Thursday, September 21, 2023

David did that which was right (2Samuel 22)

One important thing to say about 2Samuel chapter 22 is that it's out of chronological order. It's been a while since I read 2Samuel, but I seem to recall the last few chapters are a bit of a muddle, and while I don't know about the scholarly consensus on this, I've always suspected that they were added on later. This may make sense of a few issues in the text.

So this is pretty much a psalm. There's going to be some poetic license. There's a lot of flowery speech about God's nostrils and riding on cherubs. Has there ever been a righteous person? Yes, but there is some subjectivity in the term "righteous" that muddies the water here. Sometimes we're talking about being completely righteous and innocent before God, that is, a person has not personally sinned. Sometimes the word "righteous" is used to describe something that a person seeking righteousness will do. Also, the Jewish concept of being "righteous" was largely different than the Christian concept, although there is overlap. The Christian doctrine of "original Sin" suggested that being fully righteous could only be attained through a positional righteousness with respect to Christ, nonetheless Jewish understanding of righteousness was also in part about attempting to grow closer to God. That being said, there's something about being "righteous" that is largely about trying to do right in both religious traditions, although sometimes the term is used to refer to someone who is completely blameless. See? Clear as mud! So, as for the "No" verses: As I've said before, Job is not a theologian, and he's talking from a place of great despair throughout his book. Isaiah is probably talking about the current state of the people of Israel, although many people do interpret this verse to be a universal decree, which is not necessarily a problem; compared to God, humans' acts of righteousness are comparatively "filthy rags." The verse in Isaiah chapter 41 may be similar, but it's worth noting overall that Isaiah has verses on both sides here, so it's unlikely his intentions are contradictory, especially since it appears that even just earlier in chapter 41 Isaiah is talking about "the righteous man". Romans 3:10 is Paul quoting from Psalm 14, which is translated differently in the KJV, and I believe is hyperbole, but Paul is trying to make a point about the law, and the impossibility of man fulfilling it, therefore full righteousness is only truly possible through the grace of God.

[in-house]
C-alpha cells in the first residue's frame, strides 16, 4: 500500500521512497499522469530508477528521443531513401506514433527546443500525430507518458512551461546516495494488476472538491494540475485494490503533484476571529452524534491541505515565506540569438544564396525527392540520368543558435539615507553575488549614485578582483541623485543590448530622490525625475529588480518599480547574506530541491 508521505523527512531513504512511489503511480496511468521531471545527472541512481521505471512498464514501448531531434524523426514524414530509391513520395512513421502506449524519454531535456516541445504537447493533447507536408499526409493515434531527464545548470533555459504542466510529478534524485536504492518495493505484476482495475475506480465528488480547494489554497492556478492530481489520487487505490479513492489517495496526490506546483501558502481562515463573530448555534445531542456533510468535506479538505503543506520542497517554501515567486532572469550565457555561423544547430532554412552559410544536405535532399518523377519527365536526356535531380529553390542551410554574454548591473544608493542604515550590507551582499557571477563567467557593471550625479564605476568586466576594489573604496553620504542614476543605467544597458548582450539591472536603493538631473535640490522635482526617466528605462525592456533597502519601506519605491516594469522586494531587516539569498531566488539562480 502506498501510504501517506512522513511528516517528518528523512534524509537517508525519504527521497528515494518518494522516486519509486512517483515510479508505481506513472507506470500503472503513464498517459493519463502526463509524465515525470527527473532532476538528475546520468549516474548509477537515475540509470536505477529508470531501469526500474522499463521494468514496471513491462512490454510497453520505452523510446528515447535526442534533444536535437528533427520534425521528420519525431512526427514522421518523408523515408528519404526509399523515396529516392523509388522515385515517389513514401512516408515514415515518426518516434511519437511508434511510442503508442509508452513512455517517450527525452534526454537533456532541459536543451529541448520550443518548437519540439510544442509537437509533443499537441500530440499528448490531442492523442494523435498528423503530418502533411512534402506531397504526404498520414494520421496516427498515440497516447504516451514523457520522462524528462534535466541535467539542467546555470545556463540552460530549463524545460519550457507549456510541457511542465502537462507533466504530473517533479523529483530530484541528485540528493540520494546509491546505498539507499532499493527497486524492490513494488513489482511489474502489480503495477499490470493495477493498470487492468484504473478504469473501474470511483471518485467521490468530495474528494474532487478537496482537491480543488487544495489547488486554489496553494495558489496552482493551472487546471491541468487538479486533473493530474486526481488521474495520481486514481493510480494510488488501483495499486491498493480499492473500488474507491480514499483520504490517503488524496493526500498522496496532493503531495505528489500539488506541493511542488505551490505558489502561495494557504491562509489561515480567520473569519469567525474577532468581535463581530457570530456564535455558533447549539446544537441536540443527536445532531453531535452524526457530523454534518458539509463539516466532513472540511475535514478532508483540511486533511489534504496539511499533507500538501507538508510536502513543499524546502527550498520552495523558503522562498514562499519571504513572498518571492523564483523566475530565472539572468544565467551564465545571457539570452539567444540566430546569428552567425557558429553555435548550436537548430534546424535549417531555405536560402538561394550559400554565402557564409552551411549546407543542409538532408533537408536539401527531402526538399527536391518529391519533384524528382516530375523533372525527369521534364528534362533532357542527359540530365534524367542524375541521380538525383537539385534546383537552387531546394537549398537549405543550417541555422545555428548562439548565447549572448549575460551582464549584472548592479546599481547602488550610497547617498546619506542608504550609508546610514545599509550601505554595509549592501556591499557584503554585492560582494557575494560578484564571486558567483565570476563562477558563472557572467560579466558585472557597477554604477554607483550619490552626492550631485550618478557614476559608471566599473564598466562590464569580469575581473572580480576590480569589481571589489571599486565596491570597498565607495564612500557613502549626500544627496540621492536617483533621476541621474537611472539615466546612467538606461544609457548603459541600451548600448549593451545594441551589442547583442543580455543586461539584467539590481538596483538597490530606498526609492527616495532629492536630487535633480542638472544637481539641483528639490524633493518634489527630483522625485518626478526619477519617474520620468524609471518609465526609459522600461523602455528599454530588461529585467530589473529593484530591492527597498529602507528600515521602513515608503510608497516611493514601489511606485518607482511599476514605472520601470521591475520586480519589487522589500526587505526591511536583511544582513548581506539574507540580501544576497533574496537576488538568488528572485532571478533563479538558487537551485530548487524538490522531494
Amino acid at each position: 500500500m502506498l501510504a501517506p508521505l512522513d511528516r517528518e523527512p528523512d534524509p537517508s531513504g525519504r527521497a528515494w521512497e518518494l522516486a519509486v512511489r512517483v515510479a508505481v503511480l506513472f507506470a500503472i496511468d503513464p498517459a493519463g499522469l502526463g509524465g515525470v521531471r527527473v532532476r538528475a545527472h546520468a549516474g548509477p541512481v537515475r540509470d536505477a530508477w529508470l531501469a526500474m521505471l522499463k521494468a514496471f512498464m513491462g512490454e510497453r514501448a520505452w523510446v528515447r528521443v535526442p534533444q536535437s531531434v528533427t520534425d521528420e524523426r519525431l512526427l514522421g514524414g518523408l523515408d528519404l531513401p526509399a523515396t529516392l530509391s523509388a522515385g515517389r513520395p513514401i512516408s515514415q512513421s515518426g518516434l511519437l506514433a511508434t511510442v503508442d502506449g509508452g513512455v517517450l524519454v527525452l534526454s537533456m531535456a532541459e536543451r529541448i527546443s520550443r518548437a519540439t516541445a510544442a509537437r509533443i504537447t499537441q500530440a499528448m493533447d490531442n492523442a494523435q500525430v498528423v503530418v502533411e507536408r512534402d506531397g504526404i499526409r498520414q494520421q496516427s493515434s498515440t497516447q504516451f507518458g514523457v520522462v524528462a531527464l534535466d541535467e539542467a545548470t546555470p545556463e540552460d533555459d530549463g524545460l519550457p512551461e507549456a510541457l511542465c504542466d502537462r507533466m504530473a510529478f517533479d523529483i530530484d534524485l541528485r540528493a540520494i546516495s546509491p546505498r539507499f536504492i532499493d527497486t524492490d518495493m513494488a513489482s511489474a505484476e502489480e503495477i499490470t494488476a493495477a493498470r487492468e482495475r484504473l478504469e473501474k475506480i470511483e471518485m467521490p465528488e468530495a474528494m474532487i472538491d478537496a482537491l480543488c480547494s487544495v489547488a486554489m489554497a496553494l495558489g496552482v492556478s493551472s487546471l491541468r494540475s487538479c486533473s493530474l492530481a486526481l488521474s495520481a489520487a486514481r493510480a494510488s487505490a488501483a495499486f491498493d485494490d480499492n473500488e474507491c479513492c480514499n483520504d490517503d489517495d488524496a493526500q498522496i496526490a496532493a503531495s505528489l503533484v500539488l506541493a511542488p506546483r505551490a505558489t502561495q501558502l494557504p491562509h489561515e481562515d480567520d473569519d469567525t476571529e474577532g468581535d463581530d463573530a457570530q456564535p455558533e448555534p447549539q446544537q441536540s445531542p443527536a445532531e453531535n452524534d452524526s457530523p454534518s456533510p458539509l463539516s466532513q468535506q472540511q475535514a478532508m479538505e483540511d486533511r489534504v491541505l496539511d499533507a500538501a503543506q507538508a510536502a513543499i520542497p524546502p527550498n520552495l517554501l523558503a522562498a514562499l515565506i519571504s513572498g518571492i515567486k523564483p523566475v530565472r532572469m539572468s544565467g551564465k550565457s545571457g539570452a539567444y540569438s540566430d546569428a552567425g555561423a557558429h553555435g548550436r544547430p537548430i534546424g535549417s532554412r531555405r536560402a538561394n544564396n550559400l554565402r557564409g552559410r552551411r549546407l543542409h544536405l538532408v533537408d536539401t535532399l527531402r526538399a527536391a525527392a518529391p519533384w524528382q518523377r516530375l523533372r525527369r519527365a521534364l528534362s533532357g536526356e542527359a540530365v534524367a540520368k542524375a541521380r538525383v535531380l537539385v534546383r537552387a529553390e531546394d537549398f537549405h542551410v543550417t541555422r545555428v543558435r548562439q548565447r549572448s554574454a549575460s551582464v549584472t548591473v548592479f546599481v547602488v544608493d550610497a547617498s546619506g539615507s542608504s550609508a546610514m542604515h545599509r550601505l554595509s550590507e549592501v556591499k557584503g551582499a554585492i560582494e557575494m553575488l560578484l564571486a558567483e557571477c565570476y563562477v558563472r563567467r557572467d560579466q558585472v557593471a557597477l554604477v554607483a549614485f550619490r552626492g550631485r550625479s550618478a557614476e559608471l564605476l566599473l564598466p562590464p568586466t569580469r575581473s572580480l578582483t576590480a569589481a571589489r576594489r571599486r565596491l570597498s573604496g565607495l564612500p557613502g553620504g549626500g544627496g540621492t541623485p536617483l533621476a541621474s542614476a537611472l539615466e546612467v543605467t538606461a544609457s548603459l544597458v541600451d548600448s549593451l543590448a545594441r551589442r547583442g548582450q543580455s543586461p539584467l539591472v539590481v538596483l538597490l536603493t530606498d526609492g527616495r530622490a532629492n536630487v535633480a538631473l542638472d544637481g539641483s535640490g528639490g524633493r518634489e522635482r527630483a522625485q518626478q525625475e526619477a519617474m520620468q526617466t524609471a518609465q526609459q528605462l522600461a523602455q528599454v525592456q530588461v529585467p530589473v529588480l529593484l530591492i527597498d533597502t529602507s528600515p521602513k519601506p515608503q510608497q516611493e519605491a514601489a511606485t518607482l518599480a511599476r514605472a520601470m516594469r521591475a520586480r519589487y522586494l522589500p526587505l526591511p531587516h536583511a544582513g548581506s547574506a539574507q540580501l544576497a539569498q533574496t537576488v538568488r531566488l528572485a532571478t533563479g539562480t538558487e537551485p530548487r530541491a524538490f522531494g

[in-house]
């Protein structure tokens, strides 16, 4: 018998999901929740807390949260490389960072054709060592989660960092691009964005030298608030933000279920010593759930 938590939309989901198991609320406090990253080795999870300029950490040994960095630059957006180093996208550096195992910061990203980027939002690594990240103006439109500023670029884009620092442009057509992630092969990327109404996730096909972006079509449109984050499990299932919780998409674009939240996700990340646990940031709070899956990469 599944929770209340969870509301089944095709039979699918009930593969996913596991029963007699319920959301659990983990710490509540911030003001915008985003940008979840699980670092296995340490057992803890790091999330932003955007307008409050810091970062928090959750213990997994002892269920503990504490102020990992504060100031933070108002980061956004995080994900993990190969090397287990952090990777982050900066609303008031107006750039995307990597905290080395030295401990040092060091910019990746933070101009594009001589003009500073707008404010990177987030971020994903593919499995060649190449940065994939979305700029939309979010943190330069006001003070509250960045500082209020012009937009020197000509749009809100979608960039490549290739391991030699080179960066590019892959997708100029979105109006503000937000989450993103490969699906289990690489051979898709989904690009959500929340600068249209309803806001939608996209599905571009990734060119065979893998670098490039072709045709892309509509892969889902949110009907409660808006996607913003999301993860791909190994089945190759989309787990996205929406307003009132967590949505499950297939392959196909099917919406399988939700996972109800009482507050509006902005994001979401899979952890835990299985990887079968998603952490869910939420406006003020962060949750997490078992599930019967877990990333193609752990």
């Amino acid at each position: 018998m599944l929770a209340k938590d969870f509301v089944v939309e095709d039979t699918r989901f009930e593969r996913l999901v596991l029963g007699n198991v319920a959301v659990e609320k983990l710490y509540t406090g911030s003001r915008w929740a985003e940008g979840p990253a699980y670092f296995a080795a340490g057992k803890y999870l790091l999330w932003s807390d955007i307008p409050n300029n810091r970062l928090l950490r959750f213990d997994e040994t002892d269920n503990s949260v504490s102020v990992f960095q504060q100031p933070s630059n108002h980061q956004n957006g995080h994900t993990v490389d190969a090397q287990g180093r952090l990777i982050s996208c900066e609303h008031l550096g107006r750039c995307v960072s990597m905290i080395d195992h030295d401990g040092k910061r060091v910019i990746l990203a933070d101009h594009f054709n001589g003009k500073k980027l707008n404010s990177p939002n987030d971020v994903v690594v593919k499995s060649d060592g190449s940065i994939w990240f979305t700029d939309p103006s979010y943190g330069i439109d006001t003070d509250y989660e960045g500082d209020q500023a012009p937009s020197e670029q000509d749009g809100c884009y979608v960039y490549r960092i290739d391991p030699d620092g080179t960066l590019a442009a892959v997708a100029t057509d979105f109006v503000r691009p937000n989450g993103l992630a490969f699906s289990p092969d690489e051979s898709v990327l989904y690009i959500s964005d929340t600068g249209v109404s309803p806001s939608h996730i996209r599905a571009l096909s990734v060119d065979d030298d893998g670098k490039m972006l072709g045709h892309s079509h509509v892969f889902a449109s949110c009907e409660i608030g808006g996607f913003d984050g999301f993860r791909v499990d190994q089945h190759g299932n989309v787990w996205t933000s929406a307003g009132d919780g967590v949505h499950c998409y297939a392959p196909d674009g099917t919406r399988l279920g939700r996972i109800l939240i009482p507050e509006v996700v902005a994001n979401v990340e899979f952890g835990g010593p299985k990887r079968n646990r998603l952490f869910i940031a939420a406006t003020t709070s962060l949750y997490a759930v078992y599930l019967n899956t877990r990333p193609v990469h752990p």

Did David sin? Of course he did, but yes, this deserves some examining. Probably the number one thing to say about David is that generally, people don't consider killing people in the course of warfare to be a sin; it's pretty clear David didn't. That's not the source of the contradiction, however. Yes, David sinned in the matter of Uriah and Bathsheba, and he at least felt that he had sinned in performing a census, although the latter is less clear. I believe that this chapter was written before Bathsheba, so while realistically, it's unlikely David was perfect, he had no significant sins at the time this was written. On the other hand, 1Kings was definitely written after David sinned, so what can be said? Something that is very important with respect to sin in God's eyes is repentance, which David was genuinely very good at in all the instances where he was called out. In the Jewish Law, when one sins, if one then repents and gives the proper sacrifice, then one is following the Law. It's really for this reason that David is often brought up as an example of righteousness; not because he was perfect, but because he sought the will of God.

The SAB marks other matters in this psalm with a number of things that are subjective, except for violence, but once again, we're talking about warfare, and scientific issues, but as I've said many times before, in poetry, there's a lot of flowery speech that isn't necessarily meant to be taken literally.

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